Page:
Naguib Mahfouz's German Voice
"We do not actually know what a translation is," claimed Friedrich Schlegel, the German cultural philosopher and a major figure of Early Romanticism. But his words do not apply to the German Arabic scholar and translator Doris Kilias – she knew exactly what mattered in a translation.
But as she herself emphasized, for the gifted translator of numerous novels by the Egyptian Nobel Prize laureate Naguib Mahfouz, translation work was one thing in particular: hard work. Especially given that literary translations from the Arabic require cultural as well as linguistic expertise.
A unique opportunity in a crisis
It was 1967 when Doris Kilias traveled to an Arab country for the first time: as a post-graduate student she seized the unique opportunity to spend two semesters at Cairo University, even though the East German authorities let her leave the country only under the condition that she leave behind her five-month-old daughter Jenny in East Berlin as a kind of "security". Still, Doris Kilias knew that it was the chance of a lifetime. "I was one of the few fortunate ones who were allowed to do that," she later admitted.
Her first experiences on the Nile left a lasting impression: "I arrived in Cairo in 1967, just after the Six Days' War. The mood there was devastating. From Berlin, of course, it was impossible to imagine what an awful atmosphere prevailed at the time," Doris Kilias recalled.
However, the shock which the Six Day War dealt to the consciousness of Arab elites and cultural circles had something of a salutary effect on literature. For the first time, Arab authors examined the essential and existential issues of their societies: amidst the crisis, they suddenly began to reflect about themselves. Who are we and what are we?
With the blow of the defeat, Arab thought took on new, unprecedented self-critical aspects. For the young, budding Arabic scholar, this time was "an interesting development and a productive stimulus for literature."
Awe of the old master
Though Doris Kilias has translated literature by other authors such as Mohamed Choukri, Gamal Al-Ghitani and, more recently, Miral al-Tahawi into German, Mahfouz, the grand master of Arabic prose, exercised the greatest fascination over her:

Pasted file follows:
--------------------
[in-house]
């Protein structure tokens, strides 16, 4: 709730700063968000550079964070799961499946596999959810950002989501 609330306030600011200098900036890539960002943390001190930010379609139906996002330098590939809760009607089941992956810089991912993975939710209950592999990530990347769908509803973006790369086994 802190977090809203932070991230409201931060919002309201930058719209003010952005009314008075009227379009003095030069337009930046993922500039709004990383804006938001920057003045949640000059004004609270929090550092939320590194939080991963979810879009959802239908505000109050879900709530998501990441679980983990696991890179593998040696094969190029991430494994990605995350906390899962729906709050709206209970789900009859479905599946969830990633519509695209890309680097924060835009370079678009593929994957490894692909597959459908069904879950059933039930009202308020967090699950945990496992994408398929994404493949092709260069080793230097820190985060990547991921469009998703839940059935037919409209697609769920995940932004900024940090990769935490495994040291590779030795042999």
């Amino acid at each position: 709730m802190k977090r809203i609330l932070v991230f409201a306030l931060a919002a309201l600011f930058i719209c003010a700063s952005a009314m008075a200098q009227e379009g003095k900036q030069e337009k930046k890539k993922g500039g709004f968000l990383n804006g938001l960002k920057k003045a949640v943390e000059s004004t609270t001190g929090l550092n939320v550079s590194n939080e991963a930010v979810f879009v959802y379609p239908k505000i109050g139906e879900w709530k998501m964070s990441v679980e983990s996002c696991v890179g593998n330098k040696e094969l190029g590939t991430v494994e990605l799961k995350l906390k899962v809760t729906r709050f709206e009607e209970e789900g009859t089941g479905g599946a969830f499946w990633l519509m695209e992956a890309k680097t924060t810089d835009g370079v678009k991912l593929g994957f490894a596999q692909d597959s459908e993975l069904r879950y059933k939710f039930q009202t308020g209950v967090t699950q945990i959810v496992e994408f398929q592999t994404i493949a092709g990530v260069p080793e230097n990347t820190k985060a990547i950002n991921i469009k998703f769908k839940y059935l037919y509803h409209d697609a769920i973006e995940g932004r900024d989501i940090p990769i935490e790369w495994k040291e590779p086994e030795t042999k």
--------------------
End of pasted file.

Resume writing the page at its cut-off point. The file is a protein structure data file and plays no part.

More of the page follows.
"It was wonderful to listen to him and watch how patiently he discussed young writers' work with them, gently offering suggestions", she said of her first encounter with Mahfouz in the venerable Café Risch in Cairo. Later she admitted frankly: "I love life at Naguib Mahfouz' side".
The translator's shadowy existence
Like all translators, Doris Kilias was overshadowed by her authors, and the inadequate, often non-existent recognition of the translator's work infuriated her: "They seem to think he writes in German!" was her indignant reaction when critics praised the language of the authors she translated without paying tribute to her achievement or even mentioning her name.
"When asked what the best thing about translating is, she says: being someone else for a while," wrote Doris Kilias' daughter Jenny, who published a wonderful tribute to her mother in the "Berliner Zeitung".
Despite her dedication to her profession, Doris Kilias was devoted to her family as well. Hassan Dawud – writer and features editor of the Lebanese newspaper "Al-Mustaqbal", a friend and colleague of Kilias – spoke in his obituary in "Al-Mustaqbal" of the wrenching phase in the translator's life when she took care of her cancer-stricken husband and lacked the energy to complete several translation projects with the prized precision for which she was always known.
Successfully conveying literature
"You must love your subject in order to truly convey something." Throughout her entire professional career, Doris Kilias embodied these words of the poet Goethe. And above all else Doris Kilias loved Naguib Mahfouz ' literary worlds and themes; perhaps that is why she managed to convey his literature so successfully, thus contributing toward his worldwide recognition.
Ultimately it is gifted, persistent translators who make foreign literature into world literature. In the hectic business of translating between east and west, Doris Kilias leaves a gap that will not be easy to fill.
© Qantara.de 2008
Translated from the German by Isabel Cole